Helping Hands: Mission Complete!

On Thursday, we gobbled down breakfast before heading off to Helping Hands for our penultimate day of volunteering. There, we continued our English and Art lessons with the four and five-year-olds and continued making new friends with the Peruvian students. We also began to work on our presents for the kindergarteners: hand-crafted dolls! Now, when I say hand-crafted, I truly mean hand-crafted. From the stuffing to the frills to the eyes, our group sewed every single item on each of their dolls. This time-intensive project forced many of our group members to learn to sew – and after their fair share of hitting their thumbs with needles, it’s safe to say that everyone got the hang of it by the end!

students sorting clothes to make dolls

After Helping Hands, we travelled to a beautiful yoga studio, where Claire, a seasoned Yoga veteran, led us through a private class. As many of our students have not ever experienced Yoga (myself included) this was an eye-opening journey that reiterated the idea that I am getting old. Not only could I not perform the movements, but I also found myself out of breath more often than I’d care to admit! Fortunately, the students fared much better as many of them were able to perform some poses that I was afraid to attempt! The students loved the experience and found themselves laughing, stretching and Namaste-ing through the class. After Yoga, we journeyed to a sushi restaurant for an eclectic range of Asian cuisine before spending time in the plaza enjoying ice cream and donuts.

students doing yoga together

The next morning, we travelled to Helping Hands for the final time! We had our photo frames ready, our dolls crafted and Christmas Cards prepared. All that was left to do was spend some time at the local park with our new friends! We walked our kindergarteners down the long road to the park and proceeded to spend time chasing balls, throwing Frisbees, climbing hills and gaining a new appreciation for how perpetually tired parents of young children must be. After messing around for a bit – and becoming exhausted in the process – we walked the young students back to school and bid them adios one final time. With a big embrace and a friendly wave, we said goodbye to Helping Hands, knowing that we made a major contribution to the life of the San Sebastian community through our efforts.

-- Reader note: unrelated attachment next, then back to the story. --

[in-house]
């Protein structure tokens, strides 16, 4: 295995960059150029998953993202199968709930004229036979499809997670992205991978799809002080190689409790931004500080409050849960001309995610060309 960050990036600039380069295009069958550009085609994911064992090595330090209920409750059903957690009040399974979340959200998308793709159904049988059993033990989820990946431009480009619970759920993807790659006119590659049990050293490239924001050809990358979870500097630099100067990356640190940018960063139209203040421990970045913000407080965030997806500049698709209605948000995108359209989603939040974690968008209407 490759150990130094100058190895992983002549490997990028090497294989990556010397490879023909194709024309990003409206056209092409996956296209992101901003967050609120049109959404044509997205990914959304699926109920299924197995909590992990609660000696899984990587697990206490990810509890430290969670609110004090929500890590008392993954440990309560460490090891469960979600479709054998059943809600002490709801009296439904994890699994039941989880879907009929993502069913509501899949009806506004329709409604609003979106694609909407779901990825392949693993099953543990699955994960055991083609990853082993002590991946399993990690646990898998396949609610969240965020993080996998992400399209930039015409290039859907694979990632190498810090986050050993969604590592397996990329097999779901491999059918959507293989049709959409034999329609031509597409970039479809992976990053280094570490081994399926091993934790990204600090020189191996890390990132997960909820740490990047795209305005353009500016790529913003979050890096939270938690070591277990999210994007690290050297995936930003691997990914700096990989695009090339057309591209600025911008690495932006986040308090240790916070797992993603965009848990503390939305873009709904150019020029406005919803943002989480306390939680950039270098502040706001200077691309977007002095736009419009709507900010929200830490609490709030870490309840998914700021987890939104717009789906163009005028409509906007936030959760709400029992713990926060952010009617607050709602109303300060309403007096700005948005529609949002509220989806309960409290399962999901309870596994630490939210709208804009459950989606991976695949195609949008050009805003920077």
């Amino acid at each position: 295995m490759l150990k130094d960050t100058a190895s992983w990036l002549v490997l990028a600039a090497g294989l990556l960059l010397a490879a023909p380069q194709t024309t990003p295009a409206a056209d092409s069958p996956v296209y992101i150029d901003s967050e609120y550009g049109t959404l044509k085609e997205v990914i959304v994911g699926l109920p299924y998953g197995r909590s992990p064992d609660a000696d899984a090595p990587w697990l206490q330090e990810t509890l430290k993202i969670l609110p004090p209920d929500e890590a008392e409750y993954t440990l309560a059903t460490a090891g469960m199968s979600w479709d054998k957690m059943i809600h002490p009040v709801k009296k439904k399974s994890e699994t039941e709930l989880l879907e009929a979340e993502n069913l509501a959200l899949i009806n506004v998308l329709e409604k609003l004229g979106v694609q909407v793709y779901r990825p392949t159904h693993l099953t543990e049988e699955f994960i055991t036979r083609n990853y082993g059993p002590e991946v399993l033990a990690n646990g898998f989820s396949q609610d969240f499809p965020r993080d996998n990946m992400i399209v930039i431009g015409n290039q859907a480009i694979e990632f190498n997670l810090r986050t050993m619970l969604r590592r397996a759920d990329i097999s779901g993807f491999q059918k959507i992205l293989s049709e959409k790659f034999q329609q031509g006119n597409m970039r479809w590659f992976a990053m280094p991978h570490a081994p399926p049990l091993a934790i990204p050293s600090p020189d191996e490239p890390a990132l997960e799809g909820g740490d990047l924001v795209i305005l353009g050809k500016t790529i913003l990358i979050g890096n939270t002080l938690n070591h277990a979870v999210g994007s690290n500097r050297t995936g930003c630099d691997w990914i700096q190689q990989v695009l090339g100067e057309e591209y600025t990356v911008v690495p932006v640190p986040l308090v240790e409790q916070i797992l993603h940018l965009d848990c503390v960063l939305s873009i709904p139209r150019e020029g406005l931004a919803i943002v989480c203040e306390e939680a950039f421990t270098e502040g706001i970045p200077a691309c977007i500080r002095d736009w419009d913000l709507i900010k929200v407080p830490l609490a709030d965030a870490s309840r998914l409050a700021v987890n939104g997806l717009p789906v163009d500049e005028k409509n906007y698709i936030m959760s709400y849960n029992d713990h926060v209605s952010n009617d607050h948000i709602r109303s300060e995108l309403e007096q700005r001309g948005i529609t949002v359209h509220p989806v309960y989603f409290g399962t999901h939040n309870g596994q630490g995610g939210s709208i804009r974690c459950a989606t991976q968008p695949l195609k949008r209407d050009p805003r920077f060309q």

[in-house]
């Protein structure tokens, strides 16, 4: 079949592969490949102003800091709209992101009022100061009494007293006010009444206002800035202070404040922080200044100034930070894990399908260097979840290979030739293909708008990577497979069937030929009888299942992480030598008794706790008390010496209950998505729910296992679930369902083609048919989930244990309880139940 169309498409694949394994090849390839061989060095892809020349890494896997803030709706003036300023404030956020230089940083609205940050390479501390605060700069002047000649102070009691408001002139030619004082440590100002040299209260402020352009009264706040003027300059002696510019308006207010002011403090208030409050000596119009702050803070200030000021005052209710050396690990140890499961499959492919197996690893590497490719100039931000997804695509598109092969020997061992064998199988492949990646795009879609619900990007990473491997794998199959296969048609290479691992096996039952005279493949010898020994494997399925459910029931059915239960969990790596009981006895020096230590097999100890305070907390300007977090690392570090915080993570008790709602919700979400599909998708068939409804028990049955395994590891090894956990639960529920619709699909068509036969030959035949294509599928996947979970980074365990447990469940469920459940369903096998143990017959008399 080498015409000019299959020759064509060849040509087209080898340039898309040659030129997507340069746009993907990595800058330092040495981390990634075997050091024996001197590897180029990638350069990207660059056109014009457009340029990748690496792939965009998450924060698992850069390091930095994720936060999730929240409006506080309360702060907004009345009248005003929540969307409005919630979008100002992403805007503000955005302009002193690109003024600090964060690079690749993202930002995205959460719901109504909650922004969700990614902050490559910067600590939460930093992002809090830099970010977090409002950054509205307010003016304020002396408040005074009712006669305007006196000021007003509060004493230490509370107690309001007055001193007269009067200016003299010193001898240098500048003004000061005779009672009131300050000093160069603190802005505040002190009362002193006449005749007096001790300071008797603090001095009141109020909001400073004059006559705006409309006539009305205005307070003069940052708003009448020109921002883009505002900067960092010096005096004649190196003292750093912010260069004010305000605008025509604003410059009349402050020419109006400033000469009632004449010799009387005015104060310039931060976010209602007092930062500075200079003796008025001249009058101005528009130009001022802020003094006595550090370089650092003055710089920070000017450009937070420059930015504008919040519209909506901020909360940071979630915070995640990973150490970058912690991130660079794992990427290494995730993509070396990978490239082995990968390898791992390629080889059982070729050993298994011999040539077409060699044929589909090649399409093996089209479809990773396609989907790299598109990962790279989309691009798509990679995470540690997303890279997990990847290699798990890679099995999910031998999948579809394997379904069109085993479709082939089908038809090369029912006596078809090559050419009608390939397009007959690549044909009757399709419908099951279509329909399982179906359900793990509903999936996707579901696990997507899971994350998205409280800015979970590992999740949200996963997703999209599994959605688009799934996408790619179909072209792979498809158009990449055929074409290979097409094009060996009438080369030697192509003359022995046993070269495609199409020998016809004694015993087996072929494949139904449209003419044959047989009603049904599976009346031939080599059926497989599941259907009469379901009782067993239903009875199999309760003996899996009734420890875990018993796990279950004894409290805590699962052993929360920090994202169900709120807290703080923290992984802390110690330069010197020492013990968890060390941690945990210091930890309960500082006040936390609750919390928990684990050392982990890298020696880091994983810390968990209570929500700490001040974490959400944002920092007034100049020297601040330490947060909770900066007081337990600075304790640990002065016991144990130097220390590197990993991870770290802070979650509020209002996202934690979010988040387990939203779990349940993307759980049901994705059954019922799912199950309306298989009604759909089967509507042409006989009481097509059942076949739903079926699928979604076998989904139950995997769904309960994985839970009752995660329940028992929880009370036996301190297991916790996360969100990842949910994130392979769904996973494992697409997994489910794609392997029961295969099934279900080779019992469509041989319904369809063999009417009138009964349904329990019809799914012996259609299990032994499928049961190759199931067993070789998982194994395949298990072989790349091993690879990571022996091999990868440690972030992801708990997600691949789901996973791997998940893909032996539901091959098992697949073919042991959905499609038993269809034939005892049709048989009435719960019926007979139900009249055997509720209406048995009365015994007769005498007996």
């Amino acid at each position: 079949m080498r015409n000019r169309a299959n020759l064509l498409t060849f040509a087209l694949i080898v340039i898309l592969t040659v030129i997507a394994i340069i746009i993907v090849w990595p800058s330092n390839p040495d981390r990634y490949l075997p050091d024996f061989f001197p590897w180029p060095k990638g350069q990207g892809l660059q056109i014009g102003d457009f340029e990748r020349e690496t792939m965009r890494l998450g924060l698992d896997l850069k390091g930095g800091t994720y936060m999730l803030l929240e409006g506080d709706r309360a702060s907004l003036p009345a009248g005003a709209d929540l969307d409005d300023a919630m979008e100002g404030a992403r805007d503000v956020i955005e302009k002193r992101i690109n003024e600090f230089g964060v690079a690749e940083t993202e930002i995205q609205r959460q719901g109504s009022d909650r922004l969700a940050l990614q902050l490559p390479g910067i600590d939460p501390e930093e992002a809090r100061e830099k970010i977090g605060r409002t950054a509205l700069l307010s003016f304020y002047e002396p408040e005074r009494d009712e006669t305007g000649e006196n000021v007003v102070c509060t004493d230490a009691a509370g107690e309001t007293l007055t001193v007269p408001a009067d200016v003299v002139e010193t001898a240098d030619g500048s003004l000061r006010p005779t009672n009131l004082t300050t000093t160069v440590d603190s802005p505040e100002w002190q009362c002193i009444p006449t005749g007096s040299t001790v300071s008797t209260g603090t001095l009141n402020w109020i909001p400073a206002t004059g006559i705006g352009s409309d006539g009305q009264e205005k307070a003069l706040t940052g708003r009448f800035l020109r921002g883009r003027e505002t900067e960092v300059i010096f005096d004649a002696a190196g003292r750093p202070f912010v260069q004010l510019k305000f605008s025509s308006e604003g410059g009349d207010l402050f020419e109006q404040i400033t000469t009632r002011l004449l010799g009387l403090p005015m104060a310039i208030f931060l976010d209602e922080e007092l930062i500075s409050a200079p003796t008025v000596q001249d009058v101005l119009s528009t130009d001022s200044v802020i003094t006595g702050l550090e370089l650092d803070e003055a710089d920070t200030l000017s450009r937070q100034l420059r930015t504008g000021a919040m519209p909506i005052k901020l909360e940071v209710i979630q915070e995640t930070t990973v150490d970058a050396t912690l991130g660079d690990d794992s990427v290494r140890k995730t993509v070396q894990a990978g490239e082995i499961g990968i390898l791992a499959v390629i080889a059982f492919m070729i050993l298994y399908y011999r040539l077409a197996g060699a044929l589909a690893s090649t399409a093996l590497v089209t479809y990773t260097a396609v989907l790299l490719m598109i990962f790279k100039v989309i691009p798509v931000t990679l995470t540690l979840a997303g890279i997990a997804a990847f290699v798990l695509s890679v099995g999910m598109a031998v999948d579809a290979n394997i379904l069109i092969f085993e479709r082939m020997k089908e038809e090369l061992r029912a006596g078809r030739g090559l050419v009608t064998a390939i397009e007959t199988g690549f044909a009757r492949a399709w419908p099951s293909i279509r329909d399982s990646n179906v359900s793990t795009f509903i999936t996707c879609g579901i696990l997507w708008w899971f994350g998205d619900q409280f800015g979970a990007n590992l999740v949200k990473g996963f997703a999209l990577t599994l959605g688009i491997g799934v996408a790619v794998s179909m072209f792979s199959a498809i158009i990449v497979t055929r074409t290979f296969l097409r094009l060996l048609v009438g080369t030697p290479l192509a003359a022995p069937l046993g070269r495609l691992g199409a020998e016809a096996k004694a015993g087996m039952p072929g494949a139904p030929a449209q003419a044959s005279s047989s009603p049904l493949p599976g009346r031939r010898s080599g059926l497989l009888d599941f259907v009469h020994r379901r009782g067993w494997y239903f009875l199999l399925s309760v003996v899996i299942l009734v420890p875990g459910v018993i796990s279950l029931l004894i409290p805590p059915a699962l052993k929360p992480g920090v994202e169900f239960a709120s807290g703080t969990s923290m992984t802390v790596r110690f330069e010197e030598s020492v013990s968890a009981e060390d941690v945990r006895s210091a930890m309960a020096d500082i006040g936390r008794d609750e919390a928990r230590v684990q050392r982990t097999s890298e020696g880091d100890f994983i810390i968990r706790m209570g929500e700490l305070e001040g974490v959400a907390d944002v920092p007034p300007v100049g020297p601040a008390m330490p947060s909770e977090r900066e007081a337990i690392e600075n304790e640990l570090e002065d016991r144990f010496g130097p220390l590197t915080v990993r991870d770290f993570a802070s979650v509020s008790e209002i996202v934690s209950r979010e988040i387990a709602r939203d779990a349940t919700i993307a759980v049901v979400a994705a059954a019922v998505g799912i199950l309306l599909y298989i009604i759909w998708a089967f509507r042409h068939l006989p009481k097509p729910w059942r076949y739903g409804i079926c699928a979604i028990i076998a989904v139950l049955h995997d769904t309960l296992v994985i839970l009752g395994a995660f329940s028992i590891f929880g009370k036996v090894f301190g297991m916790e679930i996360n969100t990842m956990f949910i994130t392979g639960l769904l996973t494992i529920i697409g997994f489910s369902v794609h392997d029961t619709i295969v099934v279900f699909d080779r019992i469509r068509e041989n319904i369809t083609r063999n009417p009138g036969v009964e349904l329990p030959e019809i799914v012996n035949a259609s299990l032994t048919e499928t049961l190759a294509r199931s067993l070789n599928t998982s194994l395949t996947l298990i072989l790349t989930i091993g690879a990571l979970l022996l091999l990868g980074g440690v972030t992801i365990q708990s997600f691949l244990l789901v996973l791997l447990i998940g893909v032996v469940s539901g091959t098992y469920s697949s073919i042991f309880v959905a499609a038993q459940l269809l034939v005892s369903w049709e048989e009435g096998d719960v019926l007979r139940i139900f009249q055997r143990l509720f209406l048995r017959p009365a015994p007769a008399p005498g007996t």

students walking children back to school

We returned to the hotel, ate a very quick lunch and hopped on a bus to our zip lining excursion. Nestled in the picturesque Sacred Valley, we met our jovial guides and marvelled at the massive mountain from which we would be zip lining from. However, I also noticed that there was no easy path to the top and asked the driver how long the drive up would be. He laughed and pointed to a path that lined the perimeter of the mountain. It seemed that driving to the top would not be an option. We equipped our gear and began our trek up the mountain, ensuring we were always tethered to the steel cables that lined our paths.

It was a long hike that was not always horizontal in nature. Verticality was the name of the game as we found ourselves climbing makeshift ladders, stones and anything else we could use to get to our destination. Finally, after a lengthy hike, we arrived at the first zip line. One by one, students rocketed down the lines. The students were nervous at first but steadily became increasingly comfortable with the mechanics of the process. The views were majestic, the hike was fantastic and the excursion was a success by every definition of the word.

After our long bus ride back to Cusco, students were treated to a Peruvian-Japanese fusion of dinner before retreating to their rooms after the long, fun-filled day.

Tomorrow, we are heading on the first leg of our journey towards Machu Pichu and hitting the hot springs!

‘Till then,
Alex and Ryan